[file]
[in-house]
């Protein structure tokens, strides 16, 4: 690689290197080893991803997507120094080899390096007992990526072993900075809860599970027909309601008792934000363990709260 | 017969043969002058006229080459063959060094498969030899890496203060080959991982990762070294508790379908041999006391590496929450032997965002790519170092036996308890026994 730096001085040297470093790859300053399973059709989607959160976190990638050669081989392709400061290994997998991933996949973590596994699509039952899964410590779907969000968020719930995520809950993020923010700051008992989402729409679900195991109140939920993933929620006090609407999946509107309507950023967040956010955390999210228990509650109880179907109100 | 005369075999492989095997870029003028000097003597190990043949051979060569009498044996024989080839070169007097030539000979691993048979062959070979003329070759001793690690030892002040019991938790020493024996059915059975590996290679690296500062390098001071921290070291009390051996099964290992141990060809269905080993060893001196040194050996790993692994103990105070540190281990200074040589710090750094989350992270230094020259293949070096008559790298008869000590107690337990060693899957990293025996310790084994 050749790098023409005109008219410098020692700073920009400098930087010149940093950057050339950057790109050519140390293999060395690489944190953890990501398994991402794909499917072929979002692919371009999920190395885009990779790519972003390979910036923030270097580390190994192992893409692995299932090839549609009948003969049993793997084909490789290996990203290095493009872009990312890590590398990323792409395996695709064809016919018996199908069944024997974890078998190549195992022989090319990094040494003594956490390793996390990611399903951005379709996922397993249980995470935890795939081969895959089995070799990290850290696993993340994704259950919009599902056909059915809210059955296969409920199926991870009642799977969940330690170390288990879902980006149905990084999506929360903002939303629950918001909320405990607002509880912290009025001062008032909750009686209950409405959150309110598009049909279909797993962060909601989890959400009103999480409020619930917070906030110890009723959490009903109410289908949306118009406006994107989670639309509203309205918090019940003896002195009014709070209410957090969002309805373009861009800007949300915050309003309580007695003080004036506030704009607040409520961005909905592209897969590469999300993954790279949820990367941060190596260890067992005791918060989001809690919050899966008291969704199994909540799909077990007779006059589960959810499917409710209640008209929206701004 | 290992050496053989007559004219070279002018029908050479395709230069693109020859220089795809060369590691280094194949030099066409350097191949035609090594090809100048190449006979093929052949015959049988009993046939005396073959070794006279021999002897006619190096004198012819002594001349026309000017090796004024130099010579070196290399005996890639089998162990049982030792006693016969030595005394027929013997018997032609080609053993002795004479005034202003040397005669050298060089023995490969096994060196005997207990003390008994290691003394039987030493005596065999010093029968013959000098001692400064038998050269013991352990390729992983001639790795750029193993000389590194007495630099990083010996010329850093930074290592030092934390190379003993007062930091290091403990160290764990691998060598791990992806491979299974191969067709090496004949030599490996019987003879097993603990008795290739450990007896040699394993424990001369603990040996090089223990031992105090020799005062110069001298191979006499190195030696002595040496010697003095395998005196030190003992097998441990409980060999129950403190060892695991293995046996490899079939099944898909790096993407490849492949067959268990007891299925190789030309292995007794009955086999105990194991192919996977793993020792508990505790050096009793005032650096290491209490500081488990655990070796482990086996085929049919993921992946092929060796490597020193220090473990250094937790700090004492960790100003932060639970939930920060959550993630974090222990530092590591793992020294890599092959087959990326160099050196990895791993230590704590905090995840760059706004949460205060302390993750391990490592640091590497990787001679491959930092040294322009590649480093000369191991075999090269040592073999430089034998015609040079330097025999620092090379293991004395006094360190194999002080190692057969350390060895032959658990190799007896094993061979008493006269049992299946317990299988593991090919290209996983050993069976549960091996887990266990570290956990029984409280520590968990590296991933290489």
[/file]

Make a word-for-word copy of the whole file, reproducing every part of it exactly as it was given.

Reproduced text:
[in-house]
């Protein structure tokens, strides 16, 4: 690689290197080893991803997507120094080899390096007992990526072993900075809860599970027909309601008792934000363990709260 | 017969043969002058006229080459063959060094498969030899890496203060080959991982990762070294508790379908041999006391590496929450032997965002790519170092036996308890026994 730096001085040297470093790859300053399973059709989607959160976190990638050669081989392709400061290994997998991933996949973590596994699509039952899964410590779907969000968020719930995520809950993020923010700051008992989402729409679900195991109140939920993933929620006090609407999946509107309507950023967040956010955390999210228990509650109880179907109100 | 005369075999492989095997870029003028000097003597190990043949051979060569009498044996024989080839070169007097030539000979691993048979062959070979003329070759001793690690030892002040019991938790020493024996059915059975590996290679690296500062390098001071921290070291009390051996099964290992141990060809269905080993060893001196040194050996790993692994103990105070540190281990200074040589710090750094989350992270230094020259293949070096008559790298008869000590107690337990060693899957990293025996310790084994 050749790098023409005109008219410098020692700073920009400098930087010149940093950057050339950057790109050519140390293999060395690489944190953890990501398994991402794909499917072929979002692919371009999920190395885009990779790519972003390979910036923030270097580390190994192992893409692995299932090839549609009948003969049993793997084909490789290996990203290095493009872009990312890590590398990323792409395996695709064809016919018996199908069944024997974890078998190549195992022989090319990094040494003594956490390793996390990611399903951005379709996922397993249980995470935890795939081969895959089995070799990290850290696993993340994704259950919009599902056909059915809210059955296969409920199926991870009642799977969940330690170390288990879902980006149905990084999506929360903002939303629950918001909320405990607002509880912290009025001062008032909750009686209950409405959150309110598009049909279909797993962060909601989890959400009103999480409020619930917070906030110890009723959490009903109410289908949306118009406006994107989670639309509203309205918090019940003896002195009014709070209410957090969002309805373009861009800007949300915050309003309580007695003080004036506030704009607040409520961005909905592209897969590469999300993954790279949820990367941060190596260890067992005791918060989001809690919050899966008291969704199994909540799909077990007779006059589960959810499917409710209640008209929206701004 | 290992050496053989007559004219070279002018029908050479395709230069693109020859220089795809060369590691280094194949030099066409350097191949035609090594090809100048190449006979093929052949015959049988009993046939005396073959070794006279021999002897006619190096004198012819002594001349026309000017090796004024130099010579070196290399005996890639089998162990049982030792006693016969030595005394027929013997018997032609080609053993002795004479005034202003040397005669050298060089023995490969096994060196005997207990003390008994290691003394039987030493005596065999010093029968013959000098001692400064038998050269013991352990390729992983001639790795750029193993000389590194007495630099990083010996010329850093930074290592030092934390190379003993007062930091290091403990160290764990691998060598791990992806491979299974191969067709090496004949030599490996019987003879097993603990008795290739450990007896040699394993424990001369603990040996090089223990031992105090020799005062110069001298191979006499190195030696002595040496010697003095395998005196030190003992097998441990409980060999129950403190060892695991293995046996490899079939099944898909790096993407490849492949067959268990007891299925190789030309292995007794009955086999105990194991192919996977793993020792508990505790050096009793005032650096290491209490500081488990655990070796482990086996085929049919993921992946092929060796490597020193220090473990250094937790700090004492960790100003932060639970939930920060959550993630974090222990530092590591793992020294890599092959087959990326160099050196990895791993230590704590905090995840760059706004949460205060302390993750391990490592640091590497990787001679491959930092040294322009590649480093000369191991075999090269040592073999430089034998015609040079330097025999620092090379293991004395006094360190194999002080190692057969350390060895032959658990190799007896094993061979008493006269049992299946317990299988593991090919290209996983050993069976549960091996887990266990570290956990029984409280520590968990590296991933290489």